This study examines how net worth poverty – or household’s whose wealth levels fall below one-quarter of the federal poverty line – is associated with children’s cognitive and behavioral development. Most children who are net worth poor are not income poor, meaning that these economically vulnerable group of children have been conventionally overlooked in conversations about poverty. Parents and families who experience wealth deprivation through net worth poverty may be unable to adequately invest in their children, may face increased stress and anxiety, and may have curtailed expectations and aspirations for their children’s life goals. In the event of an economic crisis—such as a lost income or medical emergency – parents may not have enough savings to meet the basic needs of their children. Our investigation contributes a new perspective on economic precarity of child households, on the ways in net worth complements and exacerbates the negative effects of income poverty, and on the role that anti-poverty policies play in supporting the overall economic health of child households.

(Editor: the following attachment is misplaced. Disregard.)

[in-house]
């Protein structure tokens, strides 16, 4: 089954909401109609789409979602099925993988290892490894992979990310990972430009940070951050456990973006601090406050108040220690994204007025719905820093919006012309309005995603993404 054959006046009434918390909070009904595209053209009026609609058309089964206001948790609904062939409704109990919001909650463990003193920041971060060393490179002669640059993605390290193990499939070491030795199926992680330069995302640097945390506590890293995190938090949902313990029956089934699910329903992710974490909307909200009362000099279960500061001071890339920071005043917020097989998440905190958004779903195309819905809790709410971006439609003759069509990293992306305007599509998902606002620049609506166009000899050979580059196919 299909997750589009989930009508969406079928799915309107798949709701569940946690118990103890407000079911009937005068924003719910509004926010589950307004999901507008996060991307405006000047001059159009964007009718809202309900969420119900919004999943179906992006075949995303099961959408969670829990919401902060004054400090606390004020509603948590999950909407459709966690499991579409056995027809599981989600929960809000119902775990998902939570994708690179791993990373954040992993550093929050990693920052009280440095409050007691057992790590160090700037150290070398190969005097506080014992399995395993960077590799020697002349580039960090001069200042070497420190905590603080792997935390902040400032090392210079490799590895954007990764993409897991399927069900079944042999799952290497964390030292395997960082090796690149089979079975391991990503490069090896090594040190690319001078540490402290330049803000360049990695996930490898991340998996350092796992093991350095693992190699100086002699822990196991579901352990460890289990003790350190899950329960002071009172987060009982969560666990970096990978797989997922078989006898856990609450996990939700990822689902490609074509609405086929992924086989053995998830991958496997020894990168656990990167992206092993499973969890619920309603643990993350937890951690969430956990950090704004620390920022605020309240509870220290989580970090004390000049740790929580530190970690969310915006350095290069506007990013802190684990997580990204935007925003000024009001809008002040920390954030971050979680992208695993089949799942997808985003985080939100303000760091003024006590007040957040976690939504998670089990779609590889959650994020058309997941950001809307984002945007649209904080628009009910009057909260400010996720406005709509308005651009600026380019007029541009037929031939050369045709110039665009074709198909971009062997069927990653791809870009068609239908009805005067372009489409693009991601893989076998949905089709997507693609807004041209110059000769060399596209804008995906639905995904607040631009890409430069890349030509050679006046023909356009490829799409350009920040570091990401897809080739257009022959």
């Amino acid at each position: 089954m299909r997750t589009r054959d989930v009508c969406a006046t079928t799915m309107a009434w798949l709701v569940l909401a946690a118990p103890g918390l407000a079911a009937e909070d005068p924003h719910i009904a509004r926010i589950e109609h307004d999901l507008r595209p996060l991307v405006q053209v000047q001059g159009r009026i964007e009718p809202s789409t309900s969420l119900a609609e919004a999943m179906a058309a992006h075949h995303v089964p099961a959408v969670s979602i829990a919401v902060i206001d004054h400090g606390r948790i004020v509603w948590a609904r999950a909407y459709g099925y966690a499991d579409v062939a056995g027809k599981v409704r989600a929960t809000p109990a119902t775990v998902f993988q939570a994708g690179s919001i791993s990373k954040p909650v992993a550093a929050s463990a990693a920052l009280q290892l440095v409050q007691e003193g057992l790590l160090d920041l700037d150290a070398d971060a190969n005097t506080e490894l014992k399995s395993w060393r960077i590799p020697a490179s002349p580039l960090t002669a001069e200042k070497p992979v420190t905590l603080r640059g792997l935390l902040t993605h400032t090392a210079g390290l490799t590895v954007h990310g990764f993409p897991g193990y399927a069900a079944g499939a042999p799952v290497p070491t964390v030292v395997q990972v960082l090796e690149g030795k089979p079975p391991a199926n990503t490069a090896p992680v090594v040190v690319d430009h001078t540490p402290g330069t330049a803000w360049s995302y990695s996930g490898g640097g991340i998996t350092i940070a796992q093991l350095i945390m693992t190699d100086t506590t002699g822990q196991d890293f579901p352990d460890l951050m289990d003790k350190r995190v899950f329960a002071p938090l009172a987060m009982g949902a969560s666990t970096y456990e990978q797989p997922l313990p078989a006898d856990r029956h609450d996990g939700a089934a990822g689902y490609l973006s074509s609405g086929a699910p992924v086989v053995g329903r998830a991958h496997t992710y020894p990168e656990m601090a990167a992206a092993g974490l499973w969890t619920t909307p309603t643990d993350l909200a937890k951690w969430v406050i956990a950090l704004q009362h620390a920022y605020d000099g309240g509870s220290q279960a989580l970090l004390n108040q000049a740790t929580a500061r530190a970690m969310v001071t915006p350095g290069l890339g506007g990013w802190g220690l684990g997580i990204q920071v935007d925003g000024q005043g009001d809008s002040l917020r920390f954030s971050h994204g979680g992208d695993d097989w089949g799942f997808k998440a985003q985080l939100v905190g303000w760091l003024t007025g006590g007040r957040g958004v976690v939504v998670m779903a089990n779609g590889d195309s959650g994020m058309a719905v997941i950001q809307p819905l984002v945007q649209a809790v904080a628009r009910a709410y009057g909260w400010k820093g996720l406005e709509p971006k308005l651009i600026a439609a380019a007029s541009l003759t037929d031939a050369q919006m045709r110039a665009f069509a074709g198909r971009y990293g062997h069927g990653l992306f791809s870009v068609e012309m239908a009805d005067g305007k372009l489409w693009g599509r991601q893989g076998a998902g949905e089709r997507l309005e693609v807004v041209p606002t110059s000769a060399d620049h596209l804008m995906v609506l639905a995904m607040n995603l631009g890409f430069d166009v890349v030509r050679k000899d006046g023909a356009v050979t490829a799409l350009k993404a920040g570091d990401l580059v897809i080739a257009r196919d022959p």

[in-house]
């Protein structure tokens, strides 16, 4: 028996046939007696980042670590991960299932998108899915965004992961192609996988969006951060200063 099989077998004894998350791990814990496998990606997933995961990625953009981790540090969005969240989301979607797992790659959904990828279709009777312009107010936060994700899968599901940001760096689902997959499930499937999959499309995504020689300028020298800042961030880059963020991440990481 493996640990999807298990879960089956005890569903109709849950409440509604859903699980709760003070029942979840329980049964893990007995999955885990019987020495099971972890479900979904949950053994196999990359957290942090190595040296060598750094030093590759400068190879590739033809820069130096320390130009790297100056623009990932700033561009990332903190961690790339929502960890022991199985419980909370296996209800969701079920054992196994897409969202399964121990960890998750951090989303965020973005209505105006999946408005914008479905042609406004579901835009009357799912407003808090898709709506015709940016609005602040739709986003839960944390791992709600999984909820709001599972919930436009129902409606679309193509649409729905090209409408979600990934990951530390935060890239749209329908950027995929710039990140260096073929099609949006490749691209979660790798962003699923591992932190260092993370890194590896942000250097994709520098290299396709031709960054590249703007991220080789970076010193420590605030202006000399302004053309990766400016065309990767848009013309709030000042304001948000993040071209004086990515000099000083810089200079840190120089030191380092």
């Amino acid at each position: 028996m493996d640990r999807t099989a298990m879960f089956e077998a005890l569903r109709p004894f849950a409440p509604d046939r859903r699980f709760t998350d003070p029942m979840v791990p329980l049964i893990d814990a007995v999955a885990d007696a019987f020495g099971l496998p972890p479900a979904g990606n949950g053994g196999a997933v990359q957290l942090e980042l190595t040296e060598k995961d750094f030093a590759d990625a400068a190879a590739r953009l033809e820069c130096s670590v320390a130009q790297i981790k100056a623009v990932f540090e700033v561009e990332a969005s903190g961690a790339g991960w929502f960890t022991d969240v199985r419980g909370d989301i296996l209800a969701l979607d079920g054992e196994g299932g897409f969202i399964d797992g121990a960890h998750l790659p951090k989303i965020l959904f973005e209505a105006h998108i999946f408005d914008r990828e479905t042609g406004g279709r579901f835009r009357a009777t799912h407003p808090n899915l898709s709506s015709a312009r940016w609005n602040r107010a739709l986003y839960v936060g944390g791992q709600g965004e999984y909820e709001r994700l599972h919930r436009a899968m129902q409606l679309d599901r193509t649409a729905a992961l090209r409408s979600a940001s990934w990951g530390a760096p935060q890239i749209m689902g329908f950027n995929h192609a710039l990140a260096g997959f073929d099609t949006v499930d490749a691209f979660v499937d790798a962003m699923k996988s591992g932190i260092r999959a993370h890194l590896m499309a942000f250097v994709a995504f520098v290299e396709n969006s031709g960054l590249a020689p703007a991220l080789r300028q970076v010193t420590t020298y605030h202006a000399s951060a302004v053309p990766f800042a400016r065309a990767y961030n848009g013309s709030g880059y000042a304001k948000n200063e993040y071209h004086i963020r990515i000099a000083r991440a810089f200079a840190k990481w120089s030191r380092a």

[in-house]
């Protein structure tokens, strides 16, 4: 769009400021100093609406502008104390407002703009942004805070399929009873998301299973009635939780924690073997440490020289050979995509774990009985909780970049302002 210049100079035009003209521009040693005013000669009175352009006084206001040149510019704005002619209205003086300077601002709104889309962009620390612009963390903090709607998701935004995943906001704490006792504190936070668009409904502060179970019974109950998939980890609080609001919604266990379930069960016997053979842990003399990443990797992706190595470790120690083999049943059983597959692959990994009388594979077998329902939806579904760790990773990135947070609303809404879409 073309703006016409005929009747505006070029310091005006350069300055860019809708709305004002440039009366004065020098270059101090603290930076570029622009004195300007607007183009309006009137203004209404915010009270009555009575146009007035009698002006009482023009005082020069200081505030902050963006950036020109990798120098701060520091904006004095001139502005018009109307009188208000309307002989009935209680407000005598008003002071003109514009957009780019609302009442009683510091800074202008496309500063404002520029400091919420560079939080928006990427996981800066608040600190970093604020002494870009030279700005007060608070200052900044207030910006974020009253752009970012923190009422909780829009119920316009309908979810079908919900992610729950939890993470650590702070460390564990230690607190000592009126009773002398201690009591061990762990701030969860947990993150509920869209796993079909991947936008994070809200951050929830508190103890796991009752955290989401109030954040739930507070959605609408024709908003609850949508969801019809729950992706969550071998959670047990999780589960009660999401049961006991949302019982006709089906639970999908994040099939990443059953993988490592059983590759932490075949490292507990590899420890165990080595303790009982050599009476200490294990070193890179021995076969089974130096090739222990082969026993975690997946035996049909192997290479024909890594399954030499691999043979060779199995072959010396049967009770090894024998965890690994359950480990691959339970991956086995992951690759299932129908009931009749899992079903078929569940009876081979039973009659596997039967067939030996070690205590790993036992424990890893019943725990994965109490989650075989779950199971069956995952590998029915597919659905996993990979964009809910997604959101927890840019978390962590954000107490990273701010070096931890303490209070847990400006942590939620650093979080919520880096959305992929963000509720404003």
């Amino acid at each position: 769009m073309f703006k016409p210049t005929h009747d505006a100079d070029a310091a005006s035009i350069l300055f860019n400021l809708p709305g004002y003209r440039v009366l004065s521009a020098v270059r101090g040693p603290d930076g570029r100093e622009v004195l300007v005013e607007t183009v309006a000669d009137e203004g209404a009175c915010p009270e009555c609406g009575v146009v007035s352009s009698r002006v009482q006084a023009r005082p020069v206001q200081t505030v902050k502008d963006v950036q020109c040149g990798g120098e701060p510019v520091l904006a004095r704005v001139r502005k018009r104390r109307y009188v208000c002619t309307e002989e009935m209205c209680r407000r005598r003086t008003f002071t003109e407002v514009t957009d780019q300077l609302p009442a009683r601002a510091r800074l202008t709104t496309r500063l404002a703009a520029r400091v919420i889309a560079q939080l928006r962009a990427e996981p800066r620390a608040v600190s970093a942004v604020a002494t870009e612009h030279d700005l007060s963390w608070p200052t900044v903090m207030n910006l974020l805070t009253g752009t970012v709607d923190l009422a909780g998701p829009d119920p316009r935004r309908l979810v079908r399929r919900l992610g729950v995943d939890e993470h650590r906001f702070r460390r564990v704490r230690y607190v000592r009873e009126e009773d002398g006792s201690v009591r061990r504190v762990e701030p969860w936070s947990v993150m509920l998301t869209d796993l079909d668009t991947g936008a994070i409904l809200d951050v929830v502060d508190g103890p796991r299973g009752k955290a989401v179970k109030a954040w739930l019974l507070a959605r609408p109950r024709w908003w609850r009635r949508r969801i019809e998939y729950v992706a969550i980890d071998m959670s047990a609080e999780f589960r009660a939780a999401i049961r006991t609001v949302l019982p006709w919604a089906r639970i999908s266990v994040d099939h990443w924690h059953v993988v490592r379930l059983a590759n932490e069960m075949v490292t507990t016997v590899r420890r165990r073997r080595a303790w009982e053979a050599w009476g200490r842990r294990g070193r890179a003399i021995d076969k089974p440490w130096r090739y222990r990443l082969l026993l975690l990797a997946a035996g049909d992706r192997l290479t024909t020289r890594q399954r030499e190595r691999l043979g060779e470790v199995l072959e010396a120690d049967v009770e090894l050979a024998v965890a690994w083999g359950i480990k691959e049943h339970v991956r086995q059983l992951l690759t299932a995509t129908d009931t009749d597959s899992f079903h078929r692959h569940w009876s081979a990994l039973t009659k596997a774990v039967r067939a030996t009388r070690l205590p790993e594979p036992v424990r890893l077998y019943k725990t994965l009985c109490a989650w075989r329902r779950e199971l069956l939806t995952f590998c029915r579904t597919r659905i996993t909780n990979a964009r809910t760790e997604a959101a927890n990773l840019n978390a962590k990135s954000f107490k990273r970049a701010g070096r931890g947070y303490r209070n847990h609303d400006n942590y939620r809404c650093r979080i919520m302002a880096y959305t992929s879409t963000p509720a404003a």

Aim 1: Identify if net worth poverty is associated with children's cognitive development and behavioral outcomes, and if net worth poverty operates independently of income poverty.
Aim 2: Investigate how racial and ethnic disparities in net worth poverty are associated with racial and ethnic disparities in children's cognitive and behavioral outcomes.
Aim 3: Examine whether the EITC alleviates net worth poverty and thus reduces the negative consequences of net worth poverty on children's development beyond its influences on income poverty.
Related Findings and Resources
- Net Worth Poverty and Child Development Research Brief
- Net Worth Poverty and Child Development Socius (September 2022) doi:10.1177/23780231221111672
- Behind the Findings: Policies that Contribute to Racial and Ethnic Disparities in Net Worth Poverty
- Net Worth Poverty in Child Households by Race and Ethnicity, 1989-2019
- Household Net Worth Poverty and Children's Development